The program aims to assist these landowners in maintaining their forestland in a productive and healthy condition for both present and future users by following a multiple use philosophy. This is accomplished by providing technical and financial support from state forestry agencies and other partners to assist in management planning. The program brings public and/or private natural resource professionals together with landowners to develop and implement forest stewardship plans. By helping professional foresters to reach NIPFs, the US Forest Service strives to increase the use of sound forest practices, thereby improving the forestry image as a whole.
While not a forest product certification program, owners of certified Stewardship Forests receive a sign to display at their property and are recognized by their state Forest Stewardship Program Steering Committee. State forestry agencies are responsible for implementing and certifying stewardship forests.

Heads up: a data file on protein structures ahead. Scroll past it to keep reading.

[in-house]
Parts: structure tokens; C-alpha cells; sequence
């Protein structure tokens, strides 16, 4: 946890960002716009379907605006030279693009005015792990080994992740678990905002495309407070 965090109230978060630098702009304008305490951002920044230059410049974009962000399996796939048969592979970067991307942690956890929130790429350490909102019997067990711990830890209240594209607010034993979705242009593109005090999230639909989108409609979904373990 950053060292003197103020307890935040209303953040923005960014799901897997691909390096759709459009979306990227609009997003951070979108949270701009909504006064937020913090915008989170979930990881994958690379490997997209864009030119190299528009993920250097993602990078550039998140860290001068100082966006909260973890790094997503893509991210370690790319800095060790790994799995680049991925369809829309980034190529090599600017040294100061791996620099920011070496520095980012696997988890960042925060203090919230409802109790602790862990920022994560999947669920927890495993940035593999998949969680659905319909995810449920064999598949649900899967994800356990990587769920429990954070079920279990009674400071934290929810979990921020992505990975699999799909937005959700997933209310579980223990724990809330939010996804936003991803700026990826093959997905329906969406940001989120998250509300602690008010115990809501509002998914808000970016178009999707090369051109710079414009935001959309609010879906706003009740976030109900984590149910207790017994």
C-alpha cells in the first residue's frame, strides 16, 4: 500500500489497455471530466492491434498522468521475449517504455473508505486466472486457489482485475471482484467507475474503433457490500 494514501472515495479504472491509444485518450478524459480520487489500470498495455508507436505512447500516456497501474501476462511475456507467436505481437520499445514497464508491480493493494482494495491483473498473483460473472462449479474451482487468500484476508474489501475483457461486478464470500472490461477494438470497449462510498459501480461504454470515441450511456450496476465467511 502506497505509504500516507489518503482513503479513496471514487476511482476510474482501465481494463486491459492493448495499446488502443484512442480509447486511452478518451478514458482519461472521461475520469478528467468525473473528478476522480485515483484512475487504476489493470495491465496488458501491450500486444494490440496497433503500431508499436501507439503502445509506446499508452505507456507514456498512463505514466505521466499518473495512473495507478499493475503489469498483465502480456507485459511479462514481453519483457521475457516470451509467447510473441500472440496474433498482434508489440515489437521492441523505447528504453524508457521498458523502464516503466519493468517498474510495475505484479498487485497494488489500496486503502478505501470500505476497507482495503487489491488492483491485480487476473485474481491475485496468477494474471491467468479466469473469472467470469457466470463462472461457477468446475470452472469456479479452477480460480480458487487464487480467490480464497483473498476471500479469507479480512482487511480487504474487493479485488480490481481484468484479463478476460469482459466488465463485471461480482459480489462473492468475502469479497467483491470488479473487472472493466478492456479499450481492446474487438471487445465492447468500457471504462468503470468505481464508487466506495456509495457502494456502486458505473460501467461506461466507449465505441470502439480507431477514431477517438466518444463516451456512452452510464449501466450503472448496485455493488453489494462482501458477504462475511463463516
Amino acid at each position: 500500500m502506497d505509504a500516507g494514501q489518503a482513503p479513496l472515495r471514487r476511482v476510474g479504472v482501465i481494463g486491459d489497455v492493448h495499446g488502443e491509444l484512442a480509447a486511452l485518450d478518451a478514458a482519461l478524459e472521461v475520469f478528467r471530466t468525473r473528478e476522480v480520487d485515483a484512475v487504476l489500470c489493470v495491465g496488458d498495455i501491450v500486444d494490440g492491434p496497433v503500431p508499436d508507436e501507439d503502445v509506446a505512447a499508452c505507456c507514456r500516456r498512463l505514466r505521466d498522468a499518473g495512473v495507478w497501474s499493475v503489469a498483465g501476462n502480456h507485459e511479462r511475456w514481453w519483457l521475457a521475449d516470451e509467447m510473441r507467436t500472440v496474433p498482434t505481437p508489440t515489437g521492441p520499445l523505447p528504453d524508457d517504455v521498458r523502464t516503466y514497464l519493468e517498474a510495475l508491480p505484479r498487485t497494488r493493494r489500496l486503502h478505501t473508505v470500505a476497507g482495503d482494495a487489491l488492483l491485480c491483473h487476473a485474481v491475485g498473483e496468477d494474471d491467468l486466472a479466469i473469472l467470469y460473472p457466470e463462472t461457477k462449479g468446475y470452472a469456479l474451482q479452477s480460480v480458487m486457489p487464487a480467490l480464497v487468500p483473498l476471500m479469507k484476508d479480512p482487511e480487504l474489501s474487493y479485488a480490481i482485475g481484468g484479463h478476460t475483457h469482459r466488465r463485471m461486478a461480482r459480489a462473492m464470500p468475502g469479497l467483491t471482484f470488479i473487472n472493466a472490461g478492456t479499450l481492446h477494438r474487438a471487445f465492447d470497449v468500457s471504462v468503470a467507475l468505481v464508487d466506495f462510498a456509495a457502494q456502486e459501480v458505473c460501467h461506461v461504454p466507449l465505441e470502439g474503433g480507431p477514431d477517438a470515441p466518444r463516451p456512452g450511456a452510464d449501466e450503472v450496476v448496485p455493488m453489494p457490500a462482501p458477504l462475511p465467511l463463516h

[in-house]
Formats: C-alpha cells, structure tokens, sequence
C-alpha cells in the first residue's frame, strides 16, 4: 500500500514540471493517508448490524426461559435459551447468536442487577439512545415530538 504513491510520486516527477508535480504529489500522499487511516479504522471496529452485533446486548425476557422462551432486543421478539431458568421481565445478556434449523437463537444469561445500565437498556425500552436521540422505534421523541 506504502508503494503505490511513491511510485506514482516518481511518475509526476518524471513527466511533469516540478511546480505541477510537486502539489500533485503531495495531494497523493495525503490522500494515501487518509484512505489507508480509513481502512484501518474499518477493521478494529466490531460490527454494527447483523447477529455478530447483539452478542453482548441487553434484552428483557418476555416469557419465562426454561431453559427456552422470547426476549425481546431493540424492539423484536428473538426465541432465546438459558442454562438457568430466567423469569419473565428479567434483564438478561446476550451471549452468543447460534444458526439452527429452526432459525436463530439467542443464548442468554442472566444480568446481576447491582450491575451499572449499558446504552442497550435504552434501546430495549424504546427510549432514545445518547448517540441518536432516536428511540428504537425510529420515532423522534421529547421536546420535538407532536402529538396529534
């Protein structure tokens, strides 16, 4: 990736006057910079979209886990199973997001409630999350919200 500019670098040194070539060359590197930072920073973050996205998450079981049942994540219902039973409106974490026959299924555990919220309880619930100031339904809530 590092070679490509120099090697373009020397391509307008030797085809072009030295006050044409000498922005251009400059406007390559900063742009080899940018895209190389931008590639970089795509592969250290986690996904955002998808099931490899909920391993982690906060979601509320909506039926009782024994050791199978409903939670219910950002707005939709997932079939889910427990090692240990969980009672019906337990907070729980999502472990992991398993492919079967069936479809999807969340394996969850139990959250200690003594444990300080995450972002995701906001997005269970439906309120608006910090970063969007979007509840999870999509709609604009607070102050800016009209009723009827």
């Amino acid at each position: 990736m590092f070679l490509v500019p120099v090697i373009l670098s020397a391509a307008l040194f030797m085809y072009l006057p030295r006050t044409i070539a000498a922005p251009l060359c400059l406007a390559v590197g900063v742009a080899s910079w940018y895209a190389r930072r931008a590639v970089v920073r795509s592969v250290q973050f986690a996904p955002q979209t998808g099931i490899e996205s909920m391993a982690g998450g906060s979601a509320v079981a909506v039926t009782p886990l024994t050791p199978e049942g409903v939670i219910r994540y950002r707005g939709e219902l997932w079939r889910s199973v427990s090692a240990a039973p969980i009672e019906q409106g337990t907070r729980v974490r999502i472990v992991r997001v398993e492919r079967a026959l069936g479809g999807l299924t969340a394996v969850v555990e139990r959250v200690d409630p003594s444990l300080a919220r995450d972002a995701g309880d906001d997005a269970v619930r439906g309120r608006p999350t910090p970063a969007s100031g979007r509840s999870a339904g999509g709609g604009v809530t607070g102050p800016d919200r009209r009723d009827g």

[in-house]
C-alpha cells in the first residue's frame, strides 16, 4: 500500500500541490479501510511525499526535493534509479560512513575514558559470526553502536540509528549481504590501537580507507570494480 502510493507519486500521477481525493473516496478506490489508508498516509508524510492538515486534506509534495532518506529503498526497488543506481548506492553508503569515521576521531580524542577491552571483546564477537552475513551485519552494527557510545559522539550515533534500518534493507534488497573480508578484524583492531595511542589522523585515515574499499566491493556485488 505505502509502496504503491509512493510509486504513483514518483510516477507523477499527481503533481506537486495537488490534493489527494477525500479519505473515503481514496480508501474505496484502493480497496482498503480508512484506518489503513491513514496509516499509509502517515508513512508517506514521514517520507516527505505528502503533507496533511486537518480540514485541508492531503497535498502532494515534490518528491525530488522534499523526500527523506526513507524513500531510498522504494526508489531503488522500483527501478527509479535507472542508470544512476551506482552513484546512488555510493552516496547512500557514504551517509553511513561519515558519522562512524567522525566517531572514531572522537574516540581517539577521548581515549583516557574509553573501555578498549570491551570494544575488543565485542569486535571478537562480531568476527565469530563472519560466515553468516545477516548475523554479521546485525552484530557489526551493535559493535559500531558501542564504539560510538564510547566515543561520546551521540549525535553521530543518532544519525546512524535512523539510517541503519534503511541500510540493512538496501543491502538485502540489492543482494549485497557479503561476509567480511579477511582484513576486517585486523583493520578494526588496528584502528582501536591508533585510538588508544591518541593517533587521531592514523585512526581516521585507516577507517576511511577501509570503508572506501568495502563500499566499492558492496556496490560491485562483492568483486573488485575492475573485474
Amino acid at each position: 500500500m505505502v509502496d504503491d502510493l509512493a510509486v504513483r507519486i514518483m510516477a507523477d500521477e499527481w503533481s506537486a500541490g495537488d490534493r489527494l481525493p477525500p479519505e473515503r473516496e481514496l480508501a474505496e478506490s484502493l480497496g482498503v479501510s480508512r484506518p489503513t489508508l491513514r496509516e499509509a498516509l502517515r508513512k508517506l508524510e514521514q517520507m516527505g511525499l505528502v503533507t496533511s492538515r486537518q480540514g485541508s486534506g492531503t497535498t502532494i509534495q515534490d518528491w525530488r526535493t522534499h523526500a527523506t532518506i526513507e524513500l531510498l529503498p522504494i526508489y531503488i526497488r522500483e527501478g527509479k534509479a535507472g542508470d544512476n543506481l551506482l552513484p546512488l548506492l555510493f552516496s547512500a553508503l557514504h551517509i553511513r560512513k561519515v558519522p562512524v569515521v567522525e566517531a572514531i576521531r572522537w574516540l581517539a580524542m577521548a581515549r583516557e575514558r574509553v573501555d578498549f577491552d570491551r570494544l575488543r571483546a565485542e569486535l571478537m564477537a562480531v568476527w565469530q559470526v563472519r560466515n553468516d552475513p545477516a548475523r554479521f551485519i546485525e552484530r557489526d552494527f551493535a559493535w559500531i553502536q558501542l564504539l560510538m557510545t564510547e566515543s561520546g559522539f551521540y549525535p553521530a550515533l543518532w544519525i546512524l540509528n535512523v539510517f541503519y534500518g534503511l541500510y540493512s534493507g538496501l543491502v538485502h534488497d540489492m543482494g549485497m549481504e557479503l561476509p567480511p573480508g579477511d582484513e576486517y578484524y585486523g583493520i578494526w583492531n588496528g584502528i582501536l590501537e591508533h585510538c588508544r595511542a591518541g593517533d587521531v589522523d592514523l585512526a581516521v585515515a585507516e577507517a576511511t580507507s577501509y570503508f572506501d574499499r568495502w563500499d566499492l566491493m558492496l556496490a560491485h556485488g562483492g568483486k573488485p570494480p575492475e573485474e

Forest Stewardship Council
The creation of the Forest Stewardship Council was prompted by the United Nations Conference on Environment and Development of 1992, known as the "Rio Earth Summit". This conference was convened to address global issues such as climate change, land use change, and present and potential effects of development on the environment. The world’s most influential government leaders, policy makers, non-government organizations, and industrial representatives attended. This was the first time that international forestry issues were discussed internationally at such a large scale.
After the Earth Summit, there was widespread discourse over the failure of the governments to develop an international forest convention that they believed would help curb the destruction of the rainforests. The NGOs were desperate for a change and they turned towards the markets to help develop a solution to their problem. In 1993, the Rainforest Alliance, an NGO based out of New York, teamed up with the World Wildlife Fund, several small logging companies, foresters and sociologists, and created the Forest Stewardship Council (FSC).